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Janine Milne

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Case Study: Nokia attempts to ‘Bridge’ the gap with employee outplacement scheme


Nokia is attempting to take the sting out of its redundancy programme by introducing an ambitious employee outplacement scheme.

Changes to the mobile phone company’s strategy led it to announce the closure of some UK sites during Easter 2011.
The move meant that hundreds of people across all sections of the business from product development to finance and HR would lose their jobs as well as a number of personnel in other countries.
But the company has a strong sense of social responsibility and so wanted to do as much as possible to help staff find new positions. As a result, it set up the ‘Bridge’ programme, which is headed in the UK by Andrew Cooper.
So far, the initiative has helped about 250 people find new jobs and there are about 150 others still currently using the scheme. The aim is to offer leavers a range of help and support, from providing them with a simple CV brush-up to a £20,000 grant to start their own business.
Cooper equates the choices that they face to a motorway with five lanes. If Bridge participants travel down the first lane, they are likely to find a new job within Nokia, either in the UK or abroad. This has so far happened for 13% of the total.
The second lane represents those who intend to find a new post outside of the company (22%).
To help people here, Nokia has set up a range of supporting activities such as providing career workshops, offering sessions on how to write an effective CV and build up an effective LinkedIn profile and giving training on interview techniques and job search strategies.
Providing suitable support
It has also arranged for third party organisations to provide former workers with internships that will hopefully lead to permanent employment.
Those in third lane, meanwhile, are keen to start their own business (39%). “I thought at the beginning that we’d have 5% of people interested, but we’ve been overwhelmed,” Cooper says.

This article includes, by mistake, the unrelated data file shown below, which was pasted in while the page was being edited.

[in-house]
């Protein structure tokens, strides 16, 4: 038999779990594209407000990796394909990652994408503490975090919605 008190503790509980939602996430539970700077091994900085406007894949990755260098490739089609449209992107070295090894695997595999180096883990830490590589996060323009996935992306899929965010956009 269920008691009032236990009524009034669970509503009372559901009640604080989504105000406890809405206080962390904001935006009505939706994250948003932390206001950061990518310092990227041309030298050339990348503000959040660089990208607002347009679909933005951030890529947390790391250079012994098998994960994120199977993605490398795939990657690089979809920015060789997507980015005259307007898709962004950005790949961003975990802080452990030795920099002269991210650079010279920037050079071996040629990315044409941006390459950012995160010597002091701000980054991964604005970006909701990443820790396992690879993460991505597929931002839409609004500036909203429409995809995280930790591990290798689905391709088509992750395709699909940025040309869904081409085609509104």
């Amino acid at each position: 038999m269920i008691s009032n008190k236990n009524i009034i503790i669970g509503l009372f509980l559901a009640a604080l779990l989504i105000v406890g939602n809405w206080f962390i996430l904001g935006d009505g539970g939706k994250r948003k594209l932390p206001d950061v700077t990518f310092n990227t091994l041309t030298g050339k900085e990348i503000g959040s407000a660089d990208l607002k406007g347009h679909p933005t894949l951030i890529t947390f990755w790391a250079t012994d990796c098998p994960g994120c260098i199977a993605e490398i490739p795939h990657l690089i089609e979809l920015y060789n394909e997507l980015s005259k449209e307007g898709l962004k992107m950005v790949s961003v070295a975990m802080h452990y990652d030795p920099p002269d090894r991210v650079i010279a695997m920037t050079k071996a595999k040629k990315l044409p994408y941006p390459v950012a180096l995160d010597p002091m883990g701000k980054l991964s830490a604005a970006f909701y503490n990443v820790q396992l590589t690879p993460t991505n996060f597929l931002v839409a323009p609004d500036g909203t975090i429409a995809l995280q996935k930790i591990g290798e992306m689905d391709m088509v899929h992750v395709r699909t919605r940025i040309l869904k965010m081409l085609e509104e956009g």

Would-be entrepreneurs are given access to an Enterprise Cafe where they can share ideas and receive mentoring and training.
Since last summer, Nokia has backed a total of 35 business plans, which range from software applications and internet businesses to people wanting to turn their hobby into a business. Successful candidates are typically given between £10,000 and £20,000 in seed funding.
“It’s given people confidence,” Cooper explains. “We’re not doing a ‘Dragon’s Den’. We’re not expecting anything back. But sometimes, we give them quite a big investment.”
The fourth lane of the motorway is for those who want to reskill. Nokia commits to fund training up to the value of about £1,000 to help former workers take a new career path and turn a negative situation into something positive.
The last lane of the motorway, however, represents individuals who are keen to take their own path. About 17% of all scheme users total have chosen to do something else such as take a sabbatical or move into education, but 9% are still looking for work.
Whichever route they chose though, ex-employees are given two months after the termination of their employment contract to access services. An area is provided for them to meet, there is a jobs board and training is delivered by both internal and external providers. The programme will run until the end of the year.

Cooper’s top tips for creating your own Bridge-style programme:

  1. Foster teamwork: Get volunteers from the business units involved in the process to create a real sense of teamwork
  2. Provide a meeting place: Create an online space, but also a physical area that is away from the workplace but on site, where people can meet. “This is about people, so having somewhere where people can meet face-to-face is important,” notes Cooper
  3. Ensure people take responsibility: The strapline for Bridge was “Own your own future”, which makes it clear that the initiative is all about helping people to help themselves rather than expecting to have everything done for them
  4. Give them time: Make sure that people are given additional time to take advantage of the outplacement scheme after they leave your employment. Or if that is not possible, don’t overload them while they work out their notice so that they can concentrate on finding new opportunities
  5. Ask for help: Finally, involve outside expertise. As Cooper says: “We talked to all kinds of people to ask them for help.”

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